Here is a quick snapshot of each candidate to help make up your mind when the region goes to the polls tomorrow (Thursday)

People are being asked to go to the polls tomorrow (Thursday) to choose Devon and Cornwall’s new Police and Crime Commissioner. Before you do, read our quick low-down of the six candidates.

Gareth Derrick (Labour)

Commodore Gareth Derrick from Ivybridge is a retired naval officer.

He says he is determined to bring Labour values to the role of commissioner, such as fairness, honesty and teamwork. His priorities are to continue the fight for proper funding; to restore effective local policing; and ensure police and staff are engaged with the people.

Alison Hernandez (Conservative)

Ms Hernandez from Torbay says she will work with the Government to get the best funding deal for the people of Devon and Cornwall; put policing at the heart of communities; work with the emergency services to greater effect; and support those affected by crime.

She wants to improve crime reporting, especially the 101 number and review police station closures.

William Morris (Independent)

Mr Morris, from Penzance, says his watch will see the force deliver law and order by protecting the vulnerable.

He is proposing zero tolerance in areas with increasing levels of violence; ‘community payback’; priority to wildlife and farm crime; ‘drunk tanks’; youth detox; more random vehicle spot checks; and enhanced community engagement.

Bob Spencer (Independent)

A former assistant chief constable, Mr Spencer, from Lympstone, has 30 years of experience in policing.

With command of more than 3,000 officers, he managed multi-million-pound budgets.

He plans to halt the fall in officer numbers and to actively recruit up to 50 new officers.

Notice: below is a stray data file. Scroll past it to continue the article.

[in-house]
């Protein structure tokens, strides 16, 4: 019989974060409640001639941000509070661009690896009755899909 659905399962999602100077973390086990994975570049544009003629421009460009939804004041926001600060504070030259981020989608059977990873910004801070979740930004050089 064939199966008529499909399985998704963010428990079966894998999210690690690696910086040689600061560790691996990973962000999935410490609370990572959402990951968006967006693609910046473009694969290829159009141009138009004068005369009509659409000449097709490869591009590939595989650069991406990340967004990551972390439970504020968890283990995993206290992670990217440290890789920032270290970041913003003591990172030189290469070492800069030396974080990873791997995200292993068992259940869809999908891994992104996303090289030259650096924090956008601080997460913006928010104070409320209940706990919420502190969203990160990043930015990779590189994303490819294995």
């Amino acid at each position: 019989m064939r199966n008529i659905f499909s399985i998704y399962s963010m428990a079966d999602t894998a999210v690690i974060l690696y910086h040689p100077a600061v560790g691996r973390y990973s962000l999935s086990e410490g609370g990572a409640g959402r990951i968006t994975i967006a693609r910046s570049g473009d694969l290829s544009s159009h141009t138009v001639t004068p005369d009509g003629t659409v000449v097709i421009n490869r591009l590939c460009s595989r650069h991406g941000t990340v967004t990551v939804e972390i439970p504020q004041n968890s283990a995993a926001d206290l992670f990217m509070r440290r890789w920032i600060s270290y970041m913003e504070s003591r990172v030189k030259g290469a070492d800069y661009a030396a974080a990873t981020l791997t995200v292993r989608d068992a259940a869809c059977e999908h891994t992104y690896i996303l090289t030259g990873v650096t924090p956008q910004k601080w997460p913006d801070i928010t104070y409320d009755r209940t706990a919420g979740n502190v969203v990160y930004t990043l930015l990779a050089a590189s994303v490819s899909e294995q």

His second concern will be to stop the closure of police stations.

Jonathan Smith (UKIP)

Mr Smith, from Tiverton, retired from Devon and Cornwall Police last year after 30 years as a police constable. He understands policing and does not believe in the role of the PCC.

He wants a ‘Police and Community Co-operative’, managed by all the agencies.

He will fight for funding, the closure and sale of stations must end and the ‘disastrous’ 101 system overhauled.

Richard Younger-Ross (Liberal Democrats)

Former MP Mr Younger-Ross from Teignmouth says he will make the strongest case for Devon and Cornwall. His knowledge of Westminster is going to be vital to securing fair funding, he says.

Priorities include maintaining and improving visibility of police; improving the 101 service; and protecting the force from a merger with Somerset and Avon.

What is a PCC?

The Police and Crime Commissioner has huge powers with responsibility for all policing in Devon and Cornwall, with a budget of £292.8million in the current year.

Their role is to be the ‘voice of the people’ and hold the police to account.

PCCs get a salary of around £85,000 per year and aim to cut crime, delivering an effective and efficient police service within their force area.

They are elected by the public to hold chief constables and the force to account, effectively making the police answerable to the communities they serve.

They have the power to hire and fire the chief constable, set the force budget, its portion of the council tax and the policing and crime objectives for their areas.

The first ever PCC election in 2012 was won by departing commissioner Tony Hogg for the Conservatives.

Barnstaple councillor Brian Greenslade polled in the runner-up spot.

Neither Mr Hogg or Mr Greenslade are standing this time.

In February, Mr Hogg said he felt ‘party politics has no place in the role of police commissioner’. He resigned from the Conservative Party last month.